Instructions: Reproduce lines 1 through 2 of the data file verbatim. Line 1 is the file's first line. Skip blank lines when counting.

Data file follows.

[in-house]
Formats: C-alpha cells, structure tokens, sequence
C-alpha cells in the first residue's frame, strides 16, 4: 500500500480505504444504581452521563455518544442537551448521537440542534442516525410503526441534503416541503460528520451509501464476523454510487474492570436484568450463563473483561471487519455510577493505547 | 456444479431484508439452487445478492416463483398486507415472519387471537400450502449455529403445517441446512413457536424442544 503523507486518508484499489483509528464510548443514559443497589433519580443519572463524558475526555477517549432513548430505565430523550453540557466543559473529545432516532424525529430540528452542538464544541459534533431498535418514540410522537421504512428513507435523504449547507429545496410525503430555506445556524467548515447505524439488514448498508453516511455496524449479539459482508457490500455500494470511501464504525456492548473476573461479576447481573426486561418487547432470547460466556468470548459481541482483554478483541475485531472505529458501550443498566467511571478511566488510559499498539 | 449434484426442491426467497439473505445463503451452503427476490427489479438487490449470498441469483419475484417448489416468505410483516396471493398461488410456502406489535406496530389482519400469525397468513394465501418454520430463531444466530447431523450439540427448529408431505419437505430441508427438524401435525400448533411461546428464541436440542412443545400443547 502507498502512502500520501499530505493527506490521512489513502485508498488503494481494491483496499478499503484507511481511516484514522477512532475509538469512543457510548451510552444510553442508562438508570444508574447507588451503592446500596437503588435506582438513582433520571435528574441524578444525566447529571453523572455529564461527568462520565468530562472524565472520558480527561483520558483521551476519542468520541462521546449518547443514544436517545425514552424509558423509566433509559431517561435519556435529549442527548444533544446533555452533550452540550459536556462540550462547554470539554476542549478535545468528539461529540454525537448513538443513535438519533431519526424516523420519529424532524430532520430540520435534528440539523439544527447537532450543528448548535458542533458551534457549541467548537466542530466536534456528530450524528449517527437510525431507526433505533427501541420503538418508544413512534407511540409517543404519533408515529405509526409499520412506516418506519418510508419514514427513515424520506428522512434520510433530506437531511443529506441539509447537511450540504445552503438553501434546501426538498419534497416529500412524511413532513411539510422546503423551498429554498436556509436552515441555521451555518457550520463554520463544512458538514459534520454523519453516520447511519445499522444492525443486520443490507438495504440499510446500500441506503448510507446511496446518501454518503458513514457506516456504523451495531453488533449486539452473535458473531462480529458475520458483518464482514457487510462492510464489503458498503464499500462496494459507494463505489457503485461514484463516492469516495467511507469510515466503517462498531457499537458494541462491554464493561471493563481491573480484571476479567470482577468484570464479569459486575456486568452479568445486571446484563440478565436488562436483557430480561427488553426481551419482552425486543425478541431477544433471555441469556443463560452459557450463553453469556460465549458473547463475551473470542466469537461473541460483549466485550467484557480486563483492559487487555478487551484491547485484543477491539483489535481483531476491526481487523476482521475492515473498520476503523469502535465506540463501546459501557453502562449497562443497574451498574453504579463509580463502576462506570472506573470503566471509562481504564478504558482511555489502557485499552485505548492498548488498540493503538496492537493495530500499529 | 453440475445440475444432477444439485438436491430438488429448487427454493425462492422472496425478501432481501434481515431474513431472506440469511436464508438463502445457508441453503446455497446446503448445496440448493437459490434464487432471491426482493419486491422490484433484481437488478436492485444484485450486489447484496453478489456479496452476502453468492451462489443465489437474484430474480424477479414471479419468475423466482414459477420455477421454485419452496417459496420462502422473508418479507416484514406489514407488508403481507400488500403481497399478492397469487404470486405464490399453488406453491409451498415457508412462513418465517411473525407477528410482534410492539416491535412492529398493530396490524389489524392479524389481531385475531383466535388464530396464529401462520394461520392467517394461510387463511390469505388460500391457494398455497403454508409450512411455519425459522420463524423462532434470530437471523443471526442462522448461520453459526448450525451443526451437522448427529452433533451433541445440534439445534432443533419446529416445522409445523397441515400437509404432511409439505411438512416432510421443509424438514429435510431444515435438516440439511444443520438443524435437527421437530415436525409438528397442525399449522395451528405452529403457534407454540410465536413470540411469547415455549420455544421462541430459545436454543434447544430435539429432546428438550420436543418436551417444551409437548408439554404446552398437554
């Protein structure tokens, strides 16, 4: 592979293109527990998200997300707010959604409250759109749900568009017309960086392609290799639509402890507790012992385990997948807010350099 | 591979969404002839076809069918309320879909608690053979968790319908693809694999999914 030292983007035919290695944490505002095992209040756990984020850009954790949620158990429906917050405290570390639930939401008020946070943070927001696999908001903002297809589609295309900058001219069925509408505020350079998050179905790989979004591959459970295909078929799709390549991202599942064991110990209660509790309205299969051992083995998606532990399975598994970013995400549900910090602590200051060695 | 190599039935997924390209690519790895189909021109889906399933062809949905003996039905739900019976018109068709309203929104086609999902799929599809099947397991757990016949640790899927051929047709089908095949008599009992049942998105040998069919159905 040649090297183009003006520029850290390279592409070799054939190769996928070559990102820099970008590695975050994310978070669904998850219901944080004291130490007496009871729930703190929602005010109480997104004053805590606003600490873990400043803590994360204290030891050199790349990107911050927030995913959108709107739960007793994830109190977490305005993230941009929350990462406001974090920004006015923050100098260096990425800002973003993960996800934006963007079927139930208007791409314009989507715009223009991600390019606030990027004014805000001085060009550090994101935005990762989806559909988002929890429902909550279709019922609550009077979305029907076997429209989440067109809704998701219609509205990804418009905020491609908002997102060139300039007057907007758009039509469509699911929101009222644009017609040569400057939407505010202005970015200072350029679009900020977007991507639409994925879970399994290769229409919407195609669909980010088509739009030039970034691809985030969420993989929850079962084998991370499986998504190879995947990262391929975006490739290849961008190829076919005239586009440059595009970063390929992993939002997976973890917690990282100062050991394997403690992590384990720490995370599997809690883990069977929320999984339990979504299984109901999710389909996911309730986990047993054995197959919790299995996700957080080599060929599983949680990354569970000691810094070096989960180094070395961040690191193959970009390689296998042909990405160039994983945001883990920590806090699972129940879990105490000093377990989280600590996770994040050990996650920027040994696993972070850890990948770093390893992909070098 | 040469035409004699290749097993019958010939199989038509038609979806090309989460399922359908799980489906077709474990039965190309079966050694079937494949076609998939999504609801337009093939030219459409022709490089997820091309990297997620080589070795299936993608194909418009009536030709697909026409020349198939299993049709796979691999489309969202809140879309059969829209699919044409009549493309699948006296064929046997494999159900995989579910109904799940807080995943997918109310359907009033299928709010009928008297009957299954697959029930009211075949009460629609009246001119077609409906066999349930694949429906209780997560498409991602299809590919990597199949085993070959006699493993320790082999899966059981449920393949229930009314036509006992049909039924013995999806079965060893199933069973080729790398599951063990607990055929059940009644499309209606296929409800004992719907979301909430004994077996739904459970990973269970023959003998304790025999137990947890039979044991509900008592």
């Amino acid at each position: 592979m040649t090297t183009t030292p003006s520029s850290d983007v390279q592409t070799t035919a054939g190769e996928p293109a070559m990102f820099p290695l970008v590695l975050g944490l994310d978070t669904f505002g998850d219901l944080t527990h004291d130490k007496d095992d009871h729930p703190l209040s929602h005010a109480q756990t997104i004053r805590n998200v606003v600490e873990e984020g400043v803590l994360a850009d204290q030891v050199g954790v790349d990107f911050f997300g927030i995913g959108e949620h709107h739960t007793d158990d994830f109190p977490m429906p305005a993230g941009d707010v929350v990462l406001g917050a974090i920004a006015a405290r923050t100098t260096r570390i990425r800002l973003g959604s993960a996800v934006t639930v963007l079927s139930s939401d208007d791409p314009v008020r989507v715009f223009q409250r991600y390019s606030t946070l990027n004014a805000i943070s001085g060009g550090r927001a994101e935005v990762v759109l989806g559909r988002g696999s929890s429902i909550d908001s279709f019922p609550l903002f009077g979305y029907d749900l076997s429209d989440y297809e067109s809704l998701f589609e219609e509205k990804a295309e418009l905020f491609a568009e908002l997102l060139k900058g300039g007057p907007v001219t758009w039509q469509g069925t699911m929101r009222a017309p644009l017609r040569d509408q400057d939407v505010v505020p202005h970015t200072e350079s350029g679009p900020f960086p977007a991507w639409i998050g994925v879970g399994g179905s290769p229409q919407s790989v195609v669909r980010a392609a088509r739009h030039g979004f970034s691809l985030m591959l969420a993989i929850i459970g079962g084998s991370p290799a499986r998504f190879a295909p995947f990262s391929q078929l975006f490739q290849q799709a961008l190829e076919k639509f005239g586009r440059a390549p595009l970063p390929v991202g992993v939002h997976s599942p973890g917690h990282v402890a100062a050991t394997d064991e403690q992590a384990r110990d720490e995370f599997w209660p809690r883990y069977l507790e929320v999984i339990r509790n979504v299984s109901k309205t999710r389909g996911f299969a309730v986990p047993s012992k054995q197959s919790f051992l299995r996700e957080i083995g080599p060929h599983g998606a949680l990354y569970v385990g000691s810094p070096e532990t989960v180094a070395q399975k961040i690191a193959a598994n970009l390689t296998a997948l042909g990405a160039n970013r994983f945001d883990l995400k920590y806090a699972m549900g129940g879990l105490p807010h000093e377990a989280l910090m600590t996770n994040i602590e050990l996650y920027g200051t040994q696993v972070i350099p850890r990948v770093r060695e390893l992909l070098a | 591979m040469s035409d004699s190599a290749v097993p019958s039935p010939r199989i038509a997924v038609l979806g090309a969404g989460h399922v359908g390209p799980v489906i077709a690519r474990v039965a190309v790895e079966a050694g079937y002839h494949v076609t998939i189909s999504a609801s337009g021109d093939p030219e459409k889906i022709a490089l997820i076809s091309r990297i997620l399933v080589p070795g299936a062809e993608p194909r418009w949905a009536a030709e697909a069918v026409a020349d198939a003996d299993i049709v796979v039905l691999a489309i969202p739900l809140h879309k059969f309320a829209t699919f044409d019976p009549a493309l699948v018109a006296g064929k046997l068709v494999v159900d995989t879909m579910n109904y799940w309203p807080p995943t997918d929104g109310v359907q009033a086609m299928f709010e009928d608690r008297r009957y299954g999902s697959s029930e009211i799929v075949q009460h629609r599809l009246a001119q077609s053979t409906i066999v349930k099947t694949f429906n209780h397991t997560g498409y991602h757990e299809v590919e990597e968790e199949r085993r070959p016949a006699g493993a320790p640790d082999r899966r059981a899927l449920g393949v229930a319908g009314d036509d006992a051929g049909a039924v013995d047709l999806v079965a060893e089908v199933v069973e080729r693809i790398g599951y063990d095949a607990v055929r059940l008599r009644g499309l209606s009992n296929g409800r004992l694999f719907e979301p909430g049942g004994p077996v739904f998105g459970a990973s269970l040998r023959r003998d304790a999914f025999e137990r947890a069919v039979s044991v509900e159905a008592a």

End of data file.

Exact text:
[in-house]
Formats: C-alpha cells, structure tokens, sequence